The 38th American Music Festival continued yesterday at the National Gallery with a sampling of two centuries of our piano music played by Sylvia Glickman.

It is easy to understand why Alexander Reinagle was so popular in the early days of the republic. It was easy to see why from his 1786 Sonata in E Major, which opened Glickman's program. Its classical elegance looks ahead to a more romantic day, and if Glickman's tentative discretion betrayed no intimate relation with the score, hers was a fine reading of a work that deserves being heard.

Less deserving is Norman Dello Joio's Sonata No. 3, a work whose reputation may rest on the infrequency of the performances it receives. Glickman was clearly committed to this complex but unimaginative piece, which possibly worked better as background music to less attentive listeners.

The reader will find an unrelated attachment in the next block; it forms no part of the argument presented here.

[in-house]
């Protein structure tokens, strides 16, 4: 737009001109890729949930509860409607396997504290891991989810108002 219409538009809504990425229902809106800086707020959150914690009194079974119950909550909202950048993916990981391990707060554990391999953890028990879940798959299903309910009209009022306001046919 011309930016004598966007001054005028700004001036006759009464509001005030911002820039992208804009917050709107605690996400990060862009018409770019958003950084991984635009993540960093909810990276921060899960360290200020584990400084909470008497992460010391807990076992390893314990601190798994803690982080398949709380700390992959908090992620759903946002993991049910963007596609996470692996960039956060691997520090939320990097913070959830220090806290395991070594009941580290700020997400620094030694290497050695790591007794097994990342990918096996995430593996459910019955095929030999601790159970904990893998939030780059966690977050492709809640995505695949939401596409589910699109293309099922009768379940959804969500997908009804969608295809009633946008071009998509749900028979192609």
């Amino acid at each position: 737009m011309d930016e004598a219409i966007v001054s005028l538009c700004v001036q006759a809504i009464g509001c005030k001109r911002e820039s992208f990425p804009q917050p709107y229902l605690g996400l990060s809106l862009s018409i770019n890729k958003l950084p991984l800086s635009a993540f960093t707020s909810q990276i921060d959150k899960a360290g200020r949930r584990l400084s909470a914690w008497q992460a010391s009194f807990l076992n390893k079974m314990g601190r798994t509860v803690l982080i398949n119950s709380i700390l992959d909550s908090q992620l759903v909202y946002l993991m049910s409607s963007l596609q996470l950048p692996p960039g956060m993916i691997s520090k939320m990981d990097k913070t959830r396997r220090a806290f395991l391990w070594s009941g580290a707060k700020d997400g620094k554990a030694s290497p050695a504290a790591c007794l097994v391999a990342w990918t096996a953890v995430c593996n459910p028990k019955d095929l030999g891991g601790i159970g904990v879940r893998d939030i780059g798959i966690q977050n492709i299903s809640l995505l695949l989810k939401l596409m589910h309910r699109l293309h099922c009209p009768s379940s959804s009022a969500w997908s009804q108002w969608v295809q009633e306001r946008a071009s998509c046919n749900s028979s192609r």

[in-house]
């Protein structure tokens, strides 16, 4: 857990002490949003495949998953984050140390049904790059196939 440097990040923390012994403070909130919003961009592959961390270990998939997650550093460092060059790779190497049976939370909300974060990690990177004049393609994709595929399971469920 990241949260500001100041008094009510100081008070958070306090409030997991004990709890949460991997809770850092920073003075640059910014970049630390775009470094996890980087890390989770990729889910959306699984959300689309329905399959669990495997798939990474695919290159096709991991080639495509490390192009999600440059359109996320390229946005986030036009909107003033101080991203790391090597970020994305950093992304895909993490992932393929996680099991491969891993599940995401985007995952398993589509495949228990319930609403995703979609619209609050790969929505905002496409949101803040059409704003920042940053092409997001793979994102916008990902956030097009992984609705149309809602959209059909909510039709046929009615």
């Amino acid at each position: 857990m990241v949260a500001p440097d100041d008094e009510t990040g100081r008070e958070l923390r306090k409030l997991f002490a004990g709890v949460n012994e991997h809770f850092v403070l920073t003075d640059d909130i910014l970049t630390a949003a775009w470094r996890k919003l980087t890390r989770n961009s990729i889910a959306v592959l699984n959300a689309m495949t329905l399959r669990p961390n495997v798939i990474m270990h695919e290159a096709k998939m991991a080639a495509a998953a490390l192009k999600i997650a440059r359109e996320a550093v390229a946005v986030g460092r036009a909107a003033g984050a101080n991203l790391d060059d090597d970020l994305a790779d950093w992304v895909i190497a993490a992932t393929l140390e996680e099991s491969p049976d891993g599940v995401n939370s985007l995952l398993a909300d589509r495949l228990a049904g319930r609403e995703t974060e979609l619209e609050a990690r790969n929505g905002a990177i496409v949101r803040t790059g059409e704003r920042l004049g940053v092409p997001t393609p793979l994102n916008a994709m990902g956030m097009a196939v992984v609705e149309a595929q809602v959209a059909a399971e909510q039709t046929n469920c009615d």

These two were typical of the rest of the program. One understood why some of these American composers are not household words, while also wishing that others from Amy Beach to George Rochberg were afforded larger audiences. Beach's Prelude and Fugue, Op. 81 showed Glickman at her finest. The pianist mirrored the carefully etched emotions of this unassuming jewel. The concert closed with "The Banjo" by Gottschalk.